Limits of polarization-maintaining fiber

PM fiber maintains polarization pretty well if the input polarization is horizontal or vertical. But what happens if the input polarization is in a superposition of H and V? For example, $$\frac{1}{\sqrt{2}}(|H\rangle + |V\rangle)$$?

Does a PM fiber keep this polarization unchanged?

Does the same extinction ratio still apply?

Does the relative phase between the horizontal and vertical components change unpredictably or is kept roughly the same at the output as at the input?

The relative phase between a superposition of H and V will typically not be preserved by a polarization maintaining fiber.

Linear Birefringence in Optical Fibers

To understand this let’s consider what problem a PM fiber is solving. T

The fiber core is made out of glass which has a certain index of refraction. If the glass is isotopic then the index of refraction is the same for both polarizations. However, if there is any anisotropy (due to strain in the core material as the fiber makes a tight bend or sustains a thermal gradient) then the index of refraction will be slightly different for H vs. V polarization’s of light. The relative phase collected by light traveling through a material is given by

$$\phi = n k L$$

Where $$n$$ is the index of refraction, $$k$$ is the (vacuum) wave vector of light and $$L$$ Is the length of the material.

Since the phase difference scales with $$L$$ we see that a tiny difference in $$n_H$$ compared to $$n_V$$ can result in a major ($$\gg 2\pi$$) phase difference between H and V by the end of the fiber. A material which gives a different phase for H and V is said to exhibit linear birefringence.

Note that the power in H or V does not change. Only the phase. However, this change in phase can convert diagonally linear polarized light into elliptical or circularly polarized light which may be problematic for some applications.

the big problem is that the relative phase is uncontrolled. If someone bumps the fiber or the air conditioning changes by a degree the birefringence can change resulting in a different output polarization. This instability can be ruinous for particular applications.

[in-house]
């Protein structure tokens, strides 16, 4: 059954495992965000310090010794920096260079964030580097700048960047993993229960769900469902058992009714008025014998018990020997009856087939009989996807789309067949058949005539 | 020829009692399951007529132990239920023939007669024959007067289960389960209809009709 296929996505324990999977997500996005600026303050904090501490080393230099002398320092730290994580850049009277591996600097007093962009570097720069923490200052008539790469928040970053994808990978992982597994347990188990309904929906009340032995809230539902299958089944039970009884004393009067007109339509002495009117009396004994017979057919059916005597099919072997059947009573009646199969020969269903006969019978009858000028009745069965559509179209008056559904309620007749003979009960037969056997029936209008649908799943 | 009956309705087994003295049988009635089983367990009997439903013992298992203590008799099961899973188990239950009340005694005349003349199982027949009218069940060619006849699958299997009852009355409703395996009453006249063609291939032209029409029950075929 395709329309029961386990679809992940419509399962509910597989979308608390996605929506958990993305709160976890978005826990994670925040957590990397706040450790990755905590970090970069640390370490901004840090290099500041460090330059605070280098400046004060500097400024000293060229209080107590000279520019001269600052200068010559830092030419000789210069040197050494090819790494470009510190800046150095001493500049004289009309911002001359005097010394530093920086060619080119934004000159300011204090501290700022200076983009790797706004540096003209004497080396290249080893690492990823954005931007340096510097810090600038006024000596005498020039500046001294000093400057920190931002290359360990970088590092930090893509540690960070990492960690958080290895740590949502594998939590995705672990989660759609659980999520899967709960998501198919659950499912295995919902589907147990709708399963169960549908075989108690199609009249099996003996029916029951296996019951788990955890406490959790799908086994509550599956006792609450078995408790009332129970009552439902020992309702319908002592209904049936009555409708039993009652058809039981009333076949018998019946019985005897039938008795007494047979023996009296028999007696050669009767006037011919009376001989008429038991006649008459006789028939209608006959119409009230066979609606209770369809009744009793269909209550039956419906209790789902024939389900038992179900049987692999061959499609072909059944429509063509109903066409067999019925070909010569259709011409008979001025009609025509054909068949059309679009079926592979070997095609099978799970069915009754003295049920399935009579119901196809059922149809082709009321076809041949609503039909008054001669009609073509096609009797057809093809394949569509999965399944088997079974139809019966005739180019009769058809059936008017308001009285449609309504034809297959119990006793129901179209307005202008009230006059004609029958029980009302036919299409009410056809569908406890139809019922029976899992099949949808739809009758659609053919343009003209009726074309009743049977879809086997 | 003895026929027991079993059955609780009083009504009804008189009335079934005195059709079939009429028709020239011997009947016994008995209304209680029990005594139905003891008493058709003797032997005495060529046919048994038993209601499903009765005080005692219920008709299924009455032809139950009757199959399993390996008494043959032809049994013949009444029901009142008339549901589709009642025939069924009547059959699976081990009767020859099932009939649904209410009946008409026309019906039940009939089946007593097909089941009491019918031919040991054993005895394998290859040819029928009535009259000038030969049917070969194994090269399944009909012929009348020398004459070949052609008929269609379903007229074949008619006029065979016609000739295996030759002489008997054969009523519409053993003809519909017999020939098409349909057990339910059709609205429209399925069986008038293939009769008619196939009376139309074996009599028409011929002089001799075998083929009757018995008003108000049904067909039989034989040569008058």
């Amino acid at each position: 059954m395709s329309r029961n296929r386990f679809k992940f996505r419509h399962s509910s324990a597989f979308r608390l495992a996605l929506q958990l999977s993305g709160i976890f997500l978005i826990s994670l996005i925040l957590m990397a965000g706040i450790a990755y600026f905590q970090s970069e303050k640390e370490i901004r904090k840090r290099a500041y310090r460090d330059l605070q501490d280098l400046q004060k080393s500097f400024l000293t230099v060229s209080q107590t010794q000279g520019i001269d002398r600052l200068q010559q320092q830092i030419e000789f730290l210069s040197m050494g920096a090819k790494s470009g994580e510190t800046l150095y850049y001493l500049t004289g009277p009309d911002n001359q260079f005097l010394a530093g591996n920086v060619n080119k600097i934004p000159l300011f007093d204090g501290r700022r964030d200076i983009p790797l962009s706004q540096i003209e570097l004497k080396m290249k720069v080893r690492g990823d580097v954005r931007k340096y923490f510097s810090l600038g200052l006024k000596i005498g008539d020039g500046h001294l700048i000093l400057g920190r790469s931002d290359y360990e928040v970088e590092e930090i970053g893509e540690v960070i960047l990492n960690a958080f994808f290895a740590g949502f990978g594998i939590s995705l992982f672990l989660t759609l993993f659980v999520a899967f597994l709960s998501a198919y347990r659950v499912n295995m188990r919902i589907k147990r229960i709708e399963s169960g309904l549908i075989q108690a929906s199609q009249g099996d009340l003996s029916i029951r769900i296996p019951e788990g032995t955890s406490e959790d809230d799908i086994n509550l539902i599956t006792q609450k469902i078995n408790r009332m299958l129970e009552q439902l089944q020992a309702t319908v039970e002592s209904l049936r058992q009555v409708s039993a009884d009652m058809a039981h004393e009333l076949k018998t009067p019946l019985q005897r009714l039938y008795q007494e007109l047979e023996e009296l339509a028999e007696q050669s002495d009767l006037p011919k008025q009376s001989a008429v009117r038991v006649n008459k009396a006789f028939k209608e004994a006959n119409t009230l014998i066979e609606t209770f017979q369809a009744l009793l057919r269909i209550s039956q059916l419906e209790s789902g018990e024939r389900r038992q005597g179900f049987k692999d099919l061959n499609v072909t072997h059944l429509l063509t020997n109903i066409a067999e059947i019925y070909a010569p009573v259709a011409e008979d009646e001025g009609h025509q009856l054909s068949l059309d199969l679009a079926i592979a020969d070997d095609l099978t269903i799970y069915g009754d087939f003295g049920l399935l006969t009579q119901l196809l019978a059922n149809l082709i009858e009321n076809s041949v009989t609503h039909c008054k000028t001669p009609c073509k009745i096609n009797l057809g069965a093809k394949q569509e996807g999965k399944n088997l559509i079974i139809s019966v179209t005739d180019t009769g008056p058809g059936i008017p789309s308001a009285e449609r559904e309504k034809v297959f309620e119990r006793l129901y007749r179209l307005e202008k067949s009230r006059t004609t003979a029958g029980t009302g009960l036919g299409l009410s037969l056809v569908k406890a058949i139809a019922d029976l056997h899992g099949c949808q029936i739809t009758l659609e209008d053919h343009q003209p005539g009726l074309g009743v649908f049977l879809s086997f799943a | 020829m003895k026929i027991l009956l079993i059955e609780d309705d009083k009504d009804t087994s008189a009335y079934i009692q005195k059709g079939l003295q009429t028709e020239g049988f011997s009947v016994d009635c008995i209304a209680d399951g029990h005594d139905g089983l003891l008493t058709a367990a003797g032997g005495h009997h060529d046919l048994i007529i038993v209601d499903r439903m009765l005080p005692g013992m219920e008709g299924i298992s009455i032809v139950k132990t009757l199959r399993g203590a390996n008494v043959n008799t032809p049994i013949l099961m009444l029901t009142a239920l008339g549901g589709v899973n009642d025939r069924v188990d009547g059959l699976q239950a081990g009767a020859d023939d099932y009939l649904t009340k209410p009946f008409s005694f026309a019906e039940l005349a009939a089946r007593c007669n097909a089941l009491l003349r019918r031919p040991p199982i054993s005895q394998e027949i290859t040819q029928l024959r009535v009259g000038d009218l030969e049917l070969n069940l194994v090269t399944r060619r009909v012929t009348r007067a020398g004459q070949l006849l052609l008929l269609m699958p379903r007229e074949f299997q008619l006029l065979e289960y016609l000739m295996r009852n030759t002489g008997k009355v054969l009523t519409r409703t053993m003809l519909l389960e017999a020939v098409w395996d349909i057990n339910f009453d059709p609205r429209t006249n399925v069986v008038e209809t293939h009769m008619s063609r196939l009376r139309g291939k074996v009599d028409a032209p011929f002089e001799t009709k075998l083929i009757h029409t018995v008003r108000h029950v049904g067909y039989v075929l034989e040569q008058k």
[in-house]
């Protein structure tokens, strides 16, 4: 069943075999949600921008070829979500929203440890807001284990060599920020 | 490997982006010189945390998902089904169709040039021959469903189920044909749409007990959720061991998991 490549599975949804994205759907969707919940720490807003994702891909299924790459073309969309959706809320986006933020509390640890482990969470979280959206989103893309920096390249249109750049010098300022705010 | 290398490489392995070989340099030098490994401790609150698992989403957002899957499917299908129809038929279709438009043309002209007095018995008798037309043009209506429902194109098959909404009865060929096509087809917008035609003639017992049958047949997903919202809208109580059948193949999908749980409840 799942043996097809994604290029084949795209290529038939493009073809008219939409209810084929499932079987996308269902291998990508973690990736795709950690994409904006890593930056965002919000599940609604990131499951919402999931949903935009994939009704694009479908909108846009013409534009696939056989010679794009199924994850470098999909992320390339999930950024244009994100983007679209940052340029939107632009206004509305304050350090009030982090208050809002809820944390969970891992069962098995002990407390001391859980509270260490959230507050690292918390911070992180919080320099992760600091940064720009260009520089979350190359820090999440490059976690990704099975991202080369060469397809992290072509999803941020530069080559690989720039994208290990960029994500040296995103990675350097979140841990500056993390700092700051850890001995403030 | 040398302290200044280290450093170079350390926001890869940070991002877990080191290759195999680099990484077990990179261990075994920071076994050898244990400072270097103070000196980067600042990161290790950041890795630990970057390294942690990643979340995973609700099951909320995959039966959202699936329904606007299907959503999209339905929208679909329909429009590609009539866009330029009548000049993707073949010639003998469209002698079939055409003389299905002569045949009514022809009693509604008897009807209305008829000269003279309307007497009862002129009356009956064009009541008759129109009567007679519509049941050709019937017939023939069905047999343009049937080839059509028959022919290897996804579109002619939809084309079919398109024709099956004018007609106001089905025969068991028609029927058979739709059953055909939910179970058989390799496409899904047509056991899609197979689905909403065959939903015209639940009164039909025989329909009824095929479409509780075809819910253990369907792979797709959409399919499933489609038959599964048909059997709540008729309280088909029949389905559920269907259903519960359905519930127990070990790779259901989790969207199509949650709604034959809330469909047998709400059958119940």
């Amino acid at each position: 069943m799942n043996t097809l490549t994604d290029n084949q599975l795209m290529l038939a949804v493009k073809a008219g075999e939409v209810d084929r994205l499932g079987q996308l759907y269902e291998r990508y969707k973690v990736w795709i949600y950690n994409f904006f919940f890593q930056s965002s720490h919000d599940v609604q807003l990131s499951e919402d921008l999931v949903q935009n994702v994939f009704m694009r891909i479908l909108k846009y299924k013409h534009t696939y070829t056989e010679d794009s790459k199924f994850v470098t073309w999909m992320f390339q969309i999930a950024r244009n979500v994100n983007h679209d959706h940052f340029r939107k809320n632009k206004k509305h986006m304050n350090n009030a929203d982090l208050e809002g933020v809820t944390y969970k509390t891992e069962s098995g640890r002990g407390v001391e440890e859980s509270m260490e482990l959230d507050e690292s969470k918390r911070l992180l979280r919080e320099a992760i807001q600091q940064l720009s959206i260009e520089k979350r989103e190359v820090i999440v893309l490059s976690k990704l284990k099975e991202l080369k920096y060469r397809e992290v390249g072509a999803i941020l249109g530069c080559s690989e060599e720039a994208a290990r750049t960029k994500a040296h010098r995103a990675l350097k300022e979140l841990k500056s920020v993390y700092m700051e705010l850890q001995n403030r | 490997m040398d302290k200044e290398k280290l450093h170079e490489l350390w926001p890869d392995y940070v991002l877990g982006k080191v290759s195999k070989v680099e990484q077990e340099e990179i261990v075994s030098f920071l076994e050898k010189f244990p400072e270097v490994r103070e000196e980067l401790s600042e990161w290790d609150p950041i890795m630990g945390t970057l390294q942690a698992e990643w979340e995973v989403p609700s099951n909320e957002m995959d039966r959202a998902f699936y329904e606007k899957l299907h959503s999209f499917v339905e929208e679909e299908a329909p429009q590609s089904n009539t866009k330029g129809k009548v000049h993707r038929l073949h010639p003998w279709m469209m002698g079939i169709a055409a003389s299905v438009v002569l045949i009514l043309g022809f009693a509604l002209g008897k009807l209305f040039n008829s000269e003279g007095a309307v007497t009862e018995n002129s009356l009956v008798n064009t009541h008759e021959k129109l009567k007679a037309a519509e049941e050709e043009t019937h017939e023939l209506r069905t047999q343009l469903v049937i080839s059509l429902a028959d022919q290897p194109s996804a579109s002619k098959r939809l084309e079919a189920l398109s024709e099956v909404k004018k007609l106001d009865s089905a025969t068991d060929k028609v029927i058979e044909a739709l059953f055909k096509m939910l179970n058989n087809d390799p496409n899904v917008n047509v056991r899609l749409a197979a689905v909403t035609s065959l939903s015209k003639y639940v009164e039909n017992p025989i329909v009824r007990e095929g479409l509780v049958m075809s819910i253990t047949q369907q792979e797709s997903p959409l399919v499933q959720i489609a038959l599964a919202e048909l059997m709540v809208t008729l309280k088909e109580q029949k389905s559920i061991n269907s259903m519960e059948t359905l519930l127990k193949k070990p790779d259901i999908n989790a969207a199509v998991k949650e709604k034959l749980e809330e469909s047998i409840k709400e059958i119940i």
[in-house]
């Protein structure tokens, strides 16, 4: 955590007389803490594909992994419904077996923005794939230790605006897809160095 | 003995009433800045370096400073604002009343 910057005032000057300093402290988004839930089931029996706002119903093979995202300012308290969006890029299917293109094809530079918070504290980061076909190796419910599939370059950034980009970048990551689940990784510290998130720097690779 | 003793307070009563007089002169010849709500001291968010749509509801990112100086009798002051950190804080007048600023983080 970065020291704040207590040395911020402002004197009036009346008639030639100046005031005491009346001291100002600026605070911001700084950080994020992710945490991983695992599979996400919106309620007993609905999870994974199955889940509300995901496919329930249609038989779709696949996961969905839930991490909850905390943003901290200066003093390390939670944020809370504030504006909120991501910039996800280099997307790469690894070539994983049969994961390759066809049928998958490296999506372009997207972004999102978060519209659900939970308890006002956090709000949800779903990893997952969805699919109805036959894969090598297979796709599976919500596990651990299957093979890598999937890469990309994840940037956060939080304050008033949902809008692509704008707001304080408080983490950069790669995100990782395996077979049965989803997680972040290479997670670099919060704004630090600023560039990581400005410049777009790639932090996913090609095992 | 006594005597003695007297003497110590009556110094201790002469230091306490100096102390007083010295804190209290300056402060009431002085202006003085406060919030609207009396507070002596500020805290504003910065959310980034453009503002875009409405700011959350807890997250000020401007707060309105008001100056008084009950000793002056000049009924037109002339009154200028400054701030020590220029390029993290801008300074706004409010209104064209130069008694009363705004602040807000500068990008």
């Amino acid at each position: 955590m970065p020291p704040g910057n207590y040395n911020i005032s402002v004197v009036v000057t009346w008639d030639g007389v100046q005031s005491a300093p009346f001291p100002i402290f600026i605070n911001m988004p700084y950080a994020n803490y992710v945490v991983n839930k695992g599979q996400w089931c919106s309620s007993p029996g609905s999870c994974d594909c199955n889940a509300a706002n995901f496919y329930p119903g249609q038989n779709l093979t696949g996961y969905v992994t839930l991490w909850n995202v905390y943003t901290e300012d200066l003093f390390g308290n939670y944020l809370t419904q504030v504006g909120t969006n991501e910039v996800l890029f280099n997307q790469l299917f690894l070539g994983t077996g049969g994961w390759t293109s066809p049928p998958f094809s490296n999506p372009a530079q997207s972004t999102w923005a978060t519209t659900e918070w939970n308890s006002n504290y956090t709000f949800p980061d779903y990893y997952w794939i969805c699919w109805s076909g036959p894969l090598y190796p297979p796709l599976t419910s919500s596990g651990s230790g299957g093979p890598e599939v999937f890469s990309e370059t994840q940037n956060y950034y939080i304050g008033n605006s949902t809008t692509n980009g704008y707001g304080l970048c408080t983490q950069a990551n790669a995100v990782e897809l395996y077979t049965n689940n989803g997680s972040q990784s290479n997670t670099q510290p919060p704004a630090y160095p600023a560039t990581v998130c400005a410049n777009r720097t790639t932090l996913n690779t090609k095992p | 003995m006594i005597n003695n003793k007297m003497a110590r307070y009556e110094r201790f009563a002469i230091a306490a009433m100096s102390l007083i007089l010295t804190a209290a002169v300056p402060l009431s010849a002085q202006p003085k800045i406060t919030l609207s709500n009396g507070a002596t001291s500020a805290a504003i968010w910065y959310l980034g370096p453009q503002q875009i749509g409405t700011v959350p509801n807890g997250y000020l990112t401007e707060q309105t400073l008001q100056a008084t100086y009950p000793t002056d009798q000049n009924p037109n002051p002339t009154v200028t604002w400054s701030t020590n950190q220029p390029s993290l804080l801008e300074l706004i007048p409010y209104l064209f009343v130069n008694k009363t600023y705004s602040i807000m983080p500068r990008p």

Polarization Maintaining Fibers

How do PM fibers solve this problem? The approach taken to reduce polarization instability in a PM fiber is to build in a large anisotropy into the fiber. This anisotropy can be realized by putting multiple materials into the cladding of the fiber which strains the core along a particular axis.

The outer blue circle represents the fiber cladding. The central inner circle is the core. The upper and lower white circles are different glass materials. The presence of these materials on the vertical axis (but not on the horizontal axis) creates an anisotropic strain in the core of the fiber.

This means that even under ideal conditions (no thermal gradients or strain) the fiber will exhibit a large difference in $$n_V$$ and $$n_H$$. That is, the fibers have a large built in birefringence.

How does this solve the problem when birefringence was the problem in the first place?? The answer involves thinking about two things. It involves thinking about the axis of the birefringence (which corresponds to the axis along which the strain is applied, either intentionally or unintentionally) and the magnitude of the birefringence (essentially how different is $$n_H$$ from $$n_V$$.

First suppose that light is injected which has a polarization directly along one of the birefringence axes (call it the slow axis with a smaller index of refraction). It will collect some arbitrary phase but it will maintain its linearity. Now imagine straining the fiber. This will create new strain in the core. However, since there is a large built in strain into the core this new applied strain is unlikely to change the direction of the overall strain within the core*. This means that even in the presence of external strain the fiber maintains the same birefringence axis. The overall phase of the light might change as a result of this new strain but the polarization will remain unchanged.

Contrast this with the case for a non-PM fiber. For a non-PM fiber imagine the fiber is initially strained so that it has a birefringence axis and suppose light is initially linearly polarized along this axis. This means the light will maintain that linear polarization throughout the fiber. However, now imagine the fiber is strained differently such that the total strain axis changes direction. In fact, imagine the strain axis is such that the original light is now polarized diagonally with respect to the new strain axis. This means that the light which was originally polarized along the slow axis is now a superposition of fast and slow axis polarized light. These two components can gain a relative phase shift now and the light can again become elliptically or circularly polarized. You can see how this can be especially problematic when you consider that the direction of the strain axis will likely be different in different parts of the length of the fiber.

So we see that for light polarized along the fast or slow axis of a PM fiber the solution is to add a built in strain so that the direction of the birefringence axis is stable in time. This means that light which is originally aligned with the strain axis of the fiber will stay aligned with strain axis even in the presence of external strain as desired.